They had 7 children and only 2 of those 7 married other South Asians.The rest, including my grandmother, married and had children with Black Jamaican men.Interracial couples also have to examine the stereotypes that they hold between each other. Today’s society is a “pick and choose” type of place where we are use to having lots of options.
Statements like “Oh, she’s the type that would date Black men.” or “You’re the type of Black woman that White men wouldn’t like.” is just projected negativity.
No one demonized my grandmother for this, because she was born and raised in a country where 90% of the population was Black.
Here in the United States, yes, we are blessed to have a diverse society with large, vibrant communities of different cultures. 5 years ago, I automatically saw anyone else who was dating interracially as my ally…or at least a kindred spirit. While I’m not sure if this is bred by jealously or insecurity, the end result is ongoing challenges to the integrity of your own relationship. Other Black women who date interracially (including my BF’s ex), seem quick to make judgement calls on the quality of our relationship (in spite of having very limited information available).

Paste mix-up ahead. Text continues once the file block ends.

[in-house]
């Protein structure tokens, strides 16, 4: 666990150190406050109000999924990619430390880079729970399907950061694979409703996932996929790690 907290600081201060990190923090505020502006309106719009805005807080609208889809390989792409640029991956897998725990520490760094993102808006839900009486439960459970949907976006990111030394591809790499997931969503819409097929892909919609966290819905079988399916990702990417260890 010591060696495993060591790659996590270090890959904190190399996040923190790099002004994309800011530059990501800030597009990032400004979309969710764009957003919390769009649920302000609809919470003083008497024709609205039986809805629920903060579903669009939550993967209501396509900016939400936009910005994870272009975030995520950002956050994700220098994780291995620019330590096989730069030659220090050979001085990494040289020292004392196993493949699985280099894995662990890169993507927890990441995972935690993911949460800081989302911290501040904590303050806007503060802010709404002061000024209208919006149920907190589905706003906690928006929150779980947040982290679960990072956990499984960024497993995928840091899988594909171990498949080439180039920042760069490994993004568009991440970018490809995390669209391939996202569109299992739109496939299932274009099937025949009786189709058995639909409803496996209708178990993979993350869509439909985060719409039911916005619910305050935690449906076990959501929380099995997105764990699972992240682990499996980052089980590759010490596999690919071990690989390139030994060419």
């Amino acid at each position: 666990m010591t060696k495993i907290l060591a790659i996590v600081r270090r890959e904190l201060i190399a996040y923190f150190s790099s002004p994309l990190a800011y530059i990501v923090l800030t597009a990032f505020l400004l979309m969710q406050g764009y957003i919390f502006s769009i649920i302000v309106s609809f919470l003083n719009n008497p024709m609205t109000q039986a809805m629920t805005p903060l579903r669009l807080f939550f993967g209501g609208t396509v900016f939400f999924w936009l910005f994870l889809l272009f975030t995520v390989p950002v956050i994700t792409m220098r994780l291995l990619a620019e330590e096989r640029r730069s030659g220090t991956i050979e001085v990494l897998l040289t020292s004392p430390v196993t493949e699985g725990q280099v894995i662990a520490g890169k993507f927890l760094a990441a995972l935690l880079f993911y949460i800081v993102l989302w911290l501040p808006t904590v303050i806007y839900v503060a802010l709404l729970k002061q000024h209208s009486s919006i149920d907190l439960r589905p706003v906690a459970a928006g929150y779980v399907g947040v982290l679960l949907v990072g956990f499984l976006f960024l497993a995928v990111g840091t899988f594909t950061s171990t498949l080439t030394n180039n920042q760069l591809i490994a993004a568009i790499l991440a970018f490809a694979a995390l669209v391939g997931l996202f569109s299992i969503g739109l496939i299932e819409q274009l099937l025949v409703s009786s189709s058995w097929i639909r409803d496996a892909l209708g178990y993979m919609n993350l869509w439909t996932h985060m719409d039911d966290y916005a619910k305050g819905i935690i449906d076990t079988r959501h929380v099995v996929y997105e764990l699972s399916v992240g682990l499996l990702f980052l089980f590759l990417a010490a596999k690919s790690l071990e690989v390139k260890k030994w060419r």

The downside to that however is people grow to believe that in order to insure the survival of your culture or community, you have to marry only within that particular community. Many websites and blogs that seem to celebrate interracial relationships are really just a front to perpetuate very narrow views on why interracial relationships are “ideal”, “preferred” or “superior”.
Well at the end of the day, no romantic relationship, interracial or not, is the same.
I should start off with an apology at the negative tone of this post’s title; but I believe that people should know the negatives upfront, get past them (if they want to) and then go on to pursue their dreams.